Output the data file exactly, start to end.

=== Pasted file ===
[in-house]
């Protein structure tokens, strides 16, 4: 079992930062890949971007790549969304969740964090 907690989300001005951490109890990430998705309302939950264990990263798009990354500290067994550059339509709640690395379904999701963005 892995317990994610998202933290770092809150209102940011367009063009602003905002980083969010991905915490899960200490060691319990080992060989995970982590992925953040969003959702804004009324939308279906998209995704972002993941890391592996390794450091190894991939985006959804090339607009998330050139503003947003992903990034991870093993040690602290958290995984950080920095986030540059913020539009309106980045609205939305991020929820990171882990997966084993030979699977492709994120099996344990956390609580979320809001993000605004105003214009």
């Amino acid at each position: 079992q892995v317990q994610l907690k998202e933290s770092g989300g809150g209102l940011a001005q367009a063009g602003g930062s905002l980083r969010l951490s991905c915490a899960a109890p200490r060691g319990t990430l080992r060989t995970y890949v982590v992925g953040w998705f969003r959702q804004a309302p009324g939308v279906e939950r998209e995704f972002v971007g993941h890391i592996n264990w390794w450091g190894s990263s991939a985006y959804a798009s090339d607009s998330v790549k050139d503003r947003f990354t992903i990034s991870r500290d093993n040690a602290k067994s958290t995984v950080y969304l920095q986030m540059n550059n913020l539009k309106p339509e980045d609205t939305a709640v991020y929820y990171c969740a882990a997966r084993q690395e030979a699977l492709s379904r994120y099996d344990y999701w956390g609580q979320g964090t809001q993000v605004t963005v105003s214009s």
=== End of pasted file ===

[in-house]
């Protein structure tokens, strides 16, 4: 079992930062890949971007790549969304969740964090 907690989300001005951490109890990430998705309302939950264990990263798009990354500290067994550059339509709640690395379904999701963005 892995317990994610998202933290770092809150209102940011367009063009602003905002980083969010991905915490899960200490060691319990080992060989995970982590992925953040969003959702804004009324939308279906998209995704972002993941890391592996390794450091190894991939985006959804090339607009998330050139503003947003992903990034991870093993040690602290958290995984950080920095986030540059913020539009309106980045609205939305991020929820990171882990997966084993030979699977492709994120099996344990956390609580979320809001993000605004105003214009």
């Amino acid at each position: 079992q892995v317990q994610l907690k998202e933290s770092g989300g809150g209102l940011a001005q367009a063009g602003g930062s905002l980083r969010l951490s991905c915490a899960a109890p200490r060691g319990t990430l080992r060989t995970y890949v982590v992925g953040w998705f969003r959702q804004a309302p009324g939308v279906e939950r998209e995704f972002v971007g993941h890391i592996n264990w390794w450091g190894s990263s991939a985006y959804a798009s090339d607009s998330v790549k050139d503003r947003f990354t992903i990034s991870r500290d093993n040690a602290k067994s958290t995984v950080y969304l920095q986030m540059n550059n913020l539009k309106p339509e980045d609205t939305a709640v991020y929820y990171c969740a882990a997966r084993q690395e030979a699977l492709s379904r994120y099996d344990y999701w956390g609580q979320g964090t809001q993000v605004t963005v105003s214009s």